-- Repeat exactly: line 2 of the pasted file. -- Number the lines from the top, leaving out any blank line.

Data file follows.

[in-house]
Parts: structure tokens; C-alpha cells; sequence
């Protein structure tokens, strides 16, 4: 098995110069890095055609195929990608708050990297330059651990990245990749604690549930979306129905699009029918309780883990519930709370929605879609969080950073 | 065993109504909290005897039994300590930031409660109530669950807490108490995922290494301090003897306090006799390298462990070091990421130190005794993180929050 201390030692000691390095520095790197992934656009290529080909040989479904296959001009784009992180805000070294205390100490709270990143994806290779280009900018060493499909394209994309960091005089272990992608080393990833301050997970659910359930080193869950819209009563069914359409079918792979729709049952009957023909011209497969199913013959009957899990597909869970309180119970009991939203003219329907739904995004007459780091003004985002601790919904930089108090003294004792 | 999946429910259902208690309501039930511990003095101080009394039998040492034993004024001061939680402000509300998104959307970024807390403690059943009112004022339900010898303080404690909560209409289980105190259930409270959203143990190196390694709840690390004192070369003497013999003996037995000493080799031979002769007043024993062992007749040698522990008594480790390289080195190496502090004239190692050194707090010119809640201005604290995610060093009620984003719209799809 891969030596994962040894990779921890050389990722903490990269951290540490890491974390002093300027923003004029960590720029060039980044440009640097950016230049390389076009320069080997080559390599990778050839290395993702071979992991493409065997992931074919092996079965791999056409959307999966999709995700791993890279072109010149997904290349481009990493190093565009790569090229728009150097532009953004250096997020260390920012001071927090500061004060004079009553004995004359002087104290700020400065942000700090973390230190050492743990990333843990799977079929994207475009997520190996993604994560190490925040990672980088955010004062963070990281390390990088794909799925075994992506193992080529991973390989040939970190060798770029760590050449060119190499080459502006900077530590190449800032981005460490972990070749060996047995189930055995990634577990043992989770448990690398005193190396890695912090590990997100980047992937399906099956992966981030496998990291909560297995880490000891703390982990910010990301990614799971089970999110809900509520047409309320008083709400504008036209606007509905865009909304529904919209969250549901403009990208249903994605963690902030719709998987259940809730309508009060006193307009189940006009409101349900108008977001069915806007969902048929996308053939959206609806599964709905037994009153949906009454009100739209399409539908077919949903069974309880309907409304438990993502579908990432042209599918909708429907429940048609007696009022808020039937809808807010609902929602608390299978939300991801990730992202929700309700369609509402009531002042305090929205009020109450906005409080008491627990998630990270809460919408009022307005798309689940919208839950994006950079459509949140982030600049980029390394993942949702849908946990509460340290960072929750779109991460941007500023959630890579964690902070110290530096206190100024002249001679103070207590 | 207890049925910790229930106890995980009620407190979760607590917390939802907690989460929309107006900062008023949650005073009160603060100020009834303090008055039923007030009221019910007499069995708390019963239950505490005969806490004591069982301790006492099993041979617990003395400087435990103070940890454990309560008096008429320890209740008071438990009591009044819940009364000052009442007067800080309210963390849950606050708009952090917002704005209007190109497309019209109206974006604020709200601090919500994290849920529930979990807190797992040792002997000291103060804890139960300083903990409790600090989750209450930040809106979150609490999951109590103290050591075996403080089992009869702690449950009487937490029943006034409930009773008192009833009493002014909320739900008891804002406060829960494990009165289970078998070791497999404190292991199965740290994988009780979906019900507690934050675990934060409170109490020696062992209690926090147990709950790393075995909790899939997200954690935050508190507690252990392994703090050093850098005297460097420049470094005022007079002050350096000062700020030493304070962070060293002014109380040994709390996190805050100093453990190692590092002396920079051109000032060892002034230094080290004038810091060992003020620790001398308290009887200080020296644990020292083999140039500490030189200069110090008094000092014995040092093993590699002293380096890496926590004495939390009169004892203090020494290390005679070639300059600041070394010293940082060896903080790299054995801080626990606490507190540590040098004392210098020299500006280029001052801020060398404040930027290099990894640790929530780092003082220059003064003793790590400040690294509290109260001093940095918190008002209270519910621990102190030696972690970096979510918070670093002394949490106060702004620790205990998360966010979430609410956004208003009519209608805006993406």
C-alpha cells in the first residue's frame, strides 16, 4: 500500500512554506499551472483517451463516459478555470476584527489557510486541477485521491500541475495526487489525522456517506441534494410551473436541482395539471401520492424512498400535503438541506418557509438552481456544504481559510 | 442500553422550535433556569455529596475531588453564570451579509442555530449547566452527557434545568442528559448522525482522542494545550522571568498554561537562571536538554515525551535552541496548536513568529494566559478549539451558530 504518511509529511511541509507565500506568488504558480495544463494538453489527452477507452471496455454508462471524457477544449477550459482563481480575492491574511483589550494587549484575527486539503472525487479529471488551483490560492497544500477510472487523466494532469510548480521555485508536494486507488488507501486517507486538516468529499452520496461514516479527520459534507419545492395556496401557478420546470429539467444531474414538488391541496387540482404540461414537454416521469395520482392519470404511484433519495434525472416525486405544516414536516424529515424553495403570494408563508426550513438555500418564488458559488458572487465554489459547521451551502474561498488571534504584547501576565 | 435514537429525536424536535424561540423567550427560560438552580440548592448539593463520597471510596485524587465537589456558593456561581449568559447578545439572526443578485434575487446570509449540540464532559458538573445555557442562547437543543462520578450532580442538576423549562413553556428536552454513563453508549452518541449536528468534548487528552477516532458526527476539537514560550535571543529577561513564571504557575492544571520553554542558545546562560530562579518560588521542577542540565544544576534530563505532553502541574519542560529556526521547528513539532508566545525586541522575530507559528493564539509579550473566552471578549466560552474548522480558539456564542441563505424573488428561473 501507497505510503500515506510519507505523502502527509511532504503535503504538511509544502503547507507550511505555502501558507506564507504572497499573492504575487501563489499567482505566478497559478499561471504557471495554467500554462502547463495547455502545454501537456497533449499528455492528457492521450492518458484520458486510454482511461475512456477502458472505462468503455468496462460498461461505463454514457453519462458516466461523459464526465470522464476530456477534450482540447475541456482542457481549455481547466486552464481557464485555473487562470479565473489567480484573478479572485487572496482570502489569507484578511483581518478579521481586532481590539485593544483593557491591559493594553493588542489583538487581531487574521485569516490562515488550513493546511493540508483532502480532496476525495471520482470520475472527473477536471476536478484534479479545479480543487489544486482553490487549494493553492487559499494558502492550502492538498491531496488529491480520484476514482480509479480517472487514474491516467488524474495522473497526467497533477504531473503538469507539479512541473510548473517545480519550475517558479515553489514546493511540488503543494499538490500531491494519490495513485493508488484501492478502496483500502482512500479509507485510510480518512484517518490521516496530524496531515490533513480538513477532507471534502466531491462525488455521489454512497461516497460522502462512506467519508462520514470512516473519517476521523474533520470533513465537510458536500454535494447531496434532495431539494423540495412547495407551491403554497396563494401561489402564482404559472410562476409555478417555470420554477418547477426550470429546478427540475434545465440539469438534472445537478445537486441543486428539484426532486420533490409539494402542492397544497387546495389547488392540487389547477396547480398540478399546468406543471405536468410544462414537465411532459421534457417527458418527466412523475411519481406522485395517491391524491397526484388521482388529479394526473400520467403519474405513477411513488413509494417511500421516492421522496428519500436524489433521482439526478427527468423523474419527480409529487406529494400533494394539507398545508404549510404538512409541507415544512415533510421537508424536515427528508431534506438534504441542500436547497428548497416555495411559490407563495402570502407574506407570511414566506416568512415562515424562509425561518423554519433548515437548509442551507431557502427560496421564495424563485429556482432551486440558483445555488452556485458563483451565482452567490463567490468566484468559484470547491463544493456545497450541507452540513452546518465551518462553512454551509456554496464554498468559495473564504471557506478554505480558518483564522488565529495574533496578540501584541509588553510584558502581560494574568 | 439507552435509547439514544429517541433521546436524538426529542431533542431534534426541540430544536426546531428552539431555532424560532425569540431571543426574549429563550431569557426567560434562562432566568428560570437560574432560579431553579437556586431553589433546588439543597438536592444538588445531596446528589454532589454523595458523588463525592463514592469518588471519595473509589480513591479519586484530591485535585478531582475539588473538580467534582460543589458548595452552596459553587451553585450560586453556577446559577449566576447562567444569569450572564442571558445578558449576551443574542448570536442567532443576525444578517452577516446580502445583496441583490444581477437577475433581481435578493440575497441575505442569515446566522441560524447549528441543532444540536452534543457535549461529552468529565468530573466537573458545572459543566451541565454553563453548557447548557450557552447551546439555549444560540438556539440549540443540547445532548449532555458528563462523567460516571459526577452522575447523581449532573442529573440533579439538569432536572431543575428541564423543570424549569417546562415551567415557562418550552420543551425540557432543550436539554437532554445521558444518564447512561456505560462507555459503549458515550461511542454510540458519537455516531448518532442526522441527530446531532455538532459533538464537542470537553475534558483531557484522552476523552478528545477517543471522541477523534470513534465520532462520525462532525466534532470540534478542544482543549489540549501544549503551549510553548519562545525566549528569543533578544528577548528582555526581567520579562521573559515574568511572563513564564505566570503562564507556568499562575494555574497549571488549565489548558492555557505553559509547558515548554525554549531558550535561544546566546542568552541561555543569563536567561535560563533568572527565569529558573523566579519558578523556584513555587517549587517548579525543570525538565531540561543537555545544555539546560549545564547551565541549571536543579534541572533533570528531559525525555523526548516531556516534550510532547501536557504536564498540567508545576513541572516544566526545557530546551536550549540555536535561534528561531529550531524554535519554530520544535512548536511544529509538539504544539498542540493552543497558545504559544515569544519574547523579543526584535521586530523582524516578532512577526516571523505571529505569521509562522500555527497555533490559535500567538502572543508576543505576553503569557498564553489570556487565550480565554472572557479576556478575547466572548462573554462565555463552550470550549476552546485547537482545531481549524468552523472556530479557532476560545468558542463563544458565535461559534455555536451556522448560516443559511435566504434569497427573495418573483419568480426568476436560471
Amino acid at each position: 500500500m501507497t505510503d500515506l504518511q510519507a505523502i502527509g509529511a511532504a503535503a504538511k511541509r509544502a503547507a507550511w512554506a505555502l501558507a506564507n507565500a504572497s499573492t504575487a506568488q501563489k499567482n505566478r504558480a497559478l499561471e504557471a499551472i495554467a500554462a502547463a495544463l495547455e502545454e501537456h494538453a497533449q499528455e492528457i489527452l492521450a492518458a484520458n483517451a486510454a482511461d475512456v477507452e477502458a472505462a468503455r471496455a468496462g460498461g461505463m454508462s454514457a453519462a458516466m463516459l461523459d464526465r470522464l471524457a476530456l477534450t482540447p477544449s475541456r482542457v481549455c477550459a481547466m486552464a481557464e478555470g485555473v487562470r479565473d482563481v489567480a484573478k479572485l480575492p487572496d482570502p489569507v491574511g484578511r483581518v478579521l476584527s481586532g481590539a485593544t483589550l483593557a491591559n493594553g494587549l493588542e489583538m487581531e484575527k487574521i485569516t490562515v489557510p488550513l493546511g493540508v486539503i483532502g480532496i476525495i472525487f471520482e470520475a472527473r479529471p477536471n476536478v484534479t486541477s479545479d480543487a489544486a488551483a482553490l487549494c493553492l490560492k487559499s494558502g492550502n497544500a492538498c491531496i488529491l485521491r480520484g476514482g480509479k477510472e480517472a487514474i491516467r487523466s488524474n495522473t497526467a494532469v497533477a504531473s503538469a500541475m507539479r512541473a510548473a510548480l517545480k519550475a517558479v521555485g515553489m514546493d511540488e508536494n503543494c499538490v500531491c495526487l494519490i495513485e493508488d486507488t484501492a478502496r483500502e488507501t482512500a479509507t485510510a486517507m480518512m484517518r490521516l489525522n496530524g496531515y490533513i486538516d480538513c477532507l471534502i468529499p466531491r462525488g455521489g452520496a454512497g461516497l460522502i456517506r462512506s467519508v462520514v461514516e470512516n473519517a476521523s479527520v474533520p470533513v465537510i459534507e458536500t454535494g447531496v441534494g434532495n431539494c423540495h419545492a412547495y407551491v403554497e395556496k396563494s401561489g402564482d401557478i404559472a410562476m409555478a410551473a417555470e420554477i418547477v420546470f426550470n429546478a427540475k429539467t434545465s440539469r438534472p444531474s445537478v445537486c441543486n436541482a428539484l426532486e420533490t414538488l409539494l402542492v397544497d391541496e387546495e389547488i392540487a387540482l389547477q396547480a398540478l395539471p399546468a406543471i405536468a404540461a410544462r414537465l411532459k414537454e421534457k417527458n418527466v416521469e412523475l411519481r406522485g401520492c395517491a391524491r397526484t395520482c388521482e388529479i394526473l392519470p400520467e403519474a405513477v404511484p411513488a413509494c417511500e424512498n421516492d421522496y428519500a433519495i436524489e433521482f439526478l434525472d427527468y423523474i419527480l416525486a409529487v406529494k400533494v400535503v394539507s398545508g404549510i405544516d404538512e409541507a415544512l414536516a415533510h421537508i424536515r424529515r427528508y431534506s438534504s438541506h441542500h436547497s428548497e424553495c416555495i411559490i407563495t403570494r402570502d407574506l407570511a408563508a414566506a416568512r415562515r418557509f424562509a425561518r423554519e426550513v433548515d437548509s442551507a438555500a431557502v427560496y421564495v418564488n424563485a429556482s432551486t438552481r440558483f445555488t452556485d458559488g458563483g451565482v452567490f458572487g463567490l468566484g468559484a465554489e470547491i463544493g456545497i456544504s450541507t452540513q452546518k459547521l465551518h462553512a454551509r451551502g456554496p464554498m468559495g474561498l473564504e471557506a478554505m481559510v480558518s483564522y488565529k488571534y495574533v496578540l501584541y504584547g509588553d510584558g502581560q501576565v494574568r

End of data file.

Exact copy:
Parts: structure tokens; C-alpha cells; sequence